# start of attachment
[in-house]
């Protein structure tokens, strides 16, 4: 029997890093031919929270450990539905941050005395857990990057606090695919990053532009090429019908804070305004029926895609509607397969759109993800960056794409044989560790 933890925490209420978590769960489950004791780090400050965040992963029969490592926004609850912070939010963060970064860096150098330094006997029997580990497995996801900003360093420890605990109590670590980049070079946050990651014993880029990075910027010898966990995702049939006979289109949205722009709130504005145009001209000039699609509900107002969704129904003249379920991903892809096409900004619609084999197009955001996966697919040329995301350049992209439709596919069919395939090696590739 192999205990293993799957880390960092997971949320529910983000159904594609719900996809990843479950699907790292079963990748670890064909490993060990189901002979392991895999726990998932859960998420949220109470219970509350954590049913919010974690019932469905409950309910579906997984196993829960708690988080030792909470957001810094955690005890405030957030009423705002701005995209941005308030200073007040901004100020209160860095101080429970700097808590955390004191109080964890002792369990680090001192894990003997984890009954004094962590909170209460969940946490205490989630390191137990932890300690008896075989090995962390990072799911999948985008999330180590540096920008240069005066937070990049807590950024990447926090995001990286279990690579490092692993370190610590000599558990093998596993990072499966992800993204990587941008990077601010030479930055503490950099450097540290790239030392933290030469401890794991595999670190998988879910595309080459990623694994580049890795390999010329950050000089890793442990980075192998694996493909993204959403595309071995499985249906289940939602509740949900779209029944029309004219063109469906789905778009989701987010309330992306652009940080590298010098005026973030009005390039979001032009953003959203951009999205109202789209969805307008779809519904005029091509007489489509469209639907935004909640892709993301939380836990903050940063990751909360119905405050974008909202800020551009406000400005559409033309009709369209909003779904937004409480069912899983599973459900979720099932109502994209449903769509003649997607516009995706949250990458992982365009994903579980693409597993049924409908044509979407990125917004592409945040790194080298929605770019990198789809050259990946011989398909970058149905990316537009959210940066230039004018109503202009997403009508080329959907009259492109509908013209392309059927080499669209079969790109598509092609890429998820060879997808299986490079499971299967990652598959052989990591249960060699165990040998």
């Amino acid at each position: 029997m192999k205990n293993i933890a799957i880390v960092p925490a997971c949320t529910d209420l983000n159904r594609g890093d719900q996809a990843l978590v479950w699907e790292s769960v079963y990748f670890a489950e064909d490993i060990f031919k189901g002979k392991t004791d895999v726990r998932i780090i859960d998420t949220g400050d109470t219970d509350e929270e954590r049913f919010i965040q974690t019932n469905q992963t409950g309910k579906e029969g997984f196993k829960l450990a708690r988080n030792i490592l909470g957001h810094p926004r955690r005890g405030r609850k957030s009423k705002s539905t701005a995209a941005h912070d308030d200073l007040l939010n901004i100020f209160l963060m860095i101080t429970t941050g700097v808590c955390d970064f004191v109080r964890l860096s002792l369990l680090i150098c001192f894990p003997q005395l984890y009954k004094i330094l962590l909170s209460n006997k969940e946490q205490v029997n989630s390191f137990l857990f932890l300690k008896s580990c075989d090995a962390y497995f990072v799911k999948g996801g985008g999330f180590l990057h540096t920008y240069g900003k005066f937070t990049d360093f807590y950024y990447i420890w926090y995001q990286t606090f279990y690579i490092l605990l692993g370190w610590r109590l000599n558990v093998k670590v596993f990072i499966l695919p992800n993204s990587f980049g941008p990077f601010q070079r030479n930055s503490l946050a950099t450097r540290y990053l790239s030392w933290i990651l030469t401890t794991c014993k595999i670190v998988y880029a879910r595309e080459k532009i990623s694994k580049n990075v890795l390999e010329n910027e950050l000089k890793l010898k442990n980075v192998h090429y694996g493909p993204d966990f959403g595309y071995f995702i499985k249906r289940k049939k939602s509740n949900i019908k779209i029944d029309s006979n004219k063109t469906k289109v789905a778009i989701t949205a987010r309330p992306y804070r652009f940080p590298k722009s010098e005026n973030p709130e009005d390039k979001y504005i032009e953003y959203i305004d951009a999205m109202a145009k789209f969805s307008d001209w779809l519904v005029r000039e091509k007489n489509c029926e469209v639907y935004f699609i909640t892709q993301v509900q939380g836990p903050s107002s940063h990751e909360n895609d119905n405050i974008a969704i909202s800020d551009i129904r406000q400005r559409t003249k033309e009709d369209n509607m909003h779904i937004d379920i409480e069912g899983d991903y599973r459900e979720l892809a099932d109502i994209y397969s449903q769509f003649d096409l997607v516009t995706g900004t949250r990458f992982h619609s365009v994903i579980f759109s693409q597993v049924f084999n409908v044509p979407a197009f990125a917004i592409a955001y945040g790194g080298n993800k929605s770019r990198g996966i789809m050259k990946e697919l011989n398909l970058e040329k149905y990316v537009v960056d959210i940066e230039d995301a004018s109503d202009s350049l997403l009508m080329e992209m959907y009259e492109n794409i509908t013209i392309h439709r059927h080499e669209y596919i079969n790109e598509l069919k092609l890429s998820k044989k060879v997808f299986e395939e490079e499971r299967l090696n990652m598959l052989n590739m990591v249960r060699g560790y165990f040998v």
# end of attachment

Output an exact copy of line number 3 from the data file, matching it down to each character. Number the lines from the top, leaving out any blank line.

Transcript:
């Amino acid at each position: 029997m192999k205990n293993i933890a799957i880390v960092p925490a997971c949320t529910d209420l983000n159904r594609g890093d719900q996809a990843l978590v479950w699907e790292s769960v079963y990748f670890a489950e064909d490993i060990f031919k189901g002979k392991t004791d895999v726990r998932i780090i859960d998420t949220g400050d109470t219970d509350e929270e954590r049913f919010i965040q974690t019932n469905q992963t409950g309910k579906e029969g997984f196993k829960l450990a708690r988080n030792i490592l909470g957001h810094p926004r955690r005890g405030r609850k957030s009423k705002s539905t701005a995209a941005h912070d308030d200073l007040l939010n901004i100020f209160l963060m860095i101080t429970t941050g700097v808590c955390d970064f004191v109080r964890l860096s002792l369990l680090i150098c001192f894990p003997q005395l984890y009954k004094i330094l962590l909170s209460n006997k969940e946490q205490v029997n989630s390191f137990l857990f932890l300690k008896s580990c075989d090995a962390y497995f990072v799911k999948g996801g985008g999330f180590l990057h540096t920008y240069g900003k005066f937070t990049d360093f807590y950024y990447i420890w926090y995001q990286t606090f279990y690579i490092l605990l692993g370190w610590r109590l000599n558990v093998k670590v596993f990072i499966l695919p992800n993204s990587f980049g941008p990077f601010q070079r030479n930055s503490l946050a950099t450097r540290y990053l790239s030392w933290i990651l030469t401890t794991c014993k595999i670190v998988y880029a879910r595309e080459k532009i990623s694994k580049n990075v890795l390999e010329n910027e950050l000089k890793l010898k442990n980075v192998h090429y694996g493909p993204d966990f959403g595309y071995f995702i499985k249906r289940k049939k939602s509740n949900i019908k779209i029944d029309s006979n004219k063109t469906k289109v789905a778009i989701t949205a987010r309330p992306y804070r652009f940080p590298k722009s010098e005026n973030p709130e009005d390039k979001y504005i032009e953003y959203i305004d951009a999205m109202a145009k789209f969805s307008d001209w779809l519904v005029r000039e091509k007489n489509c029926e469209v639907y935004f699609i909640t892709q993301v509900q939380g836990p903050s107002s940063h990751e909360n895609d119905n405050i974008a969704i909202s800020d551009i129904r406000q400005r559409t003249k033309e009709d369209n509607m909003h779904i937004d379920i409480e069912g899983d991903y599973r459900e979720l892809a099932d109502i994209y397969s449903q769509f003649d096409l997607v516009t995706g900004t949250r990458f992982h619609s365009v994903i579980f759109s693409q597993v049924f084999n409908v044509p979407a197009f990125a917004i592409a955001y945040g790194g080298n993800k929605s770019r990198g996966i789809m050259k990946e697919l011989n398909l970058e040329k149905y990316v537009v960056d959210i940066e230039d995301a004018s109503d202009s350049l997403l009508m080329e992209m959907y009259e492109n794409i509908t013209i392309h439709r059927h080499e669209y596919i079969n790109e598509l069919k092609l890429s998820k044989k060879v997808f299986e395939e490079e499971r299967l090696n990652m598959l052989n590739m990591v249960r060699g560790y165990f040998v």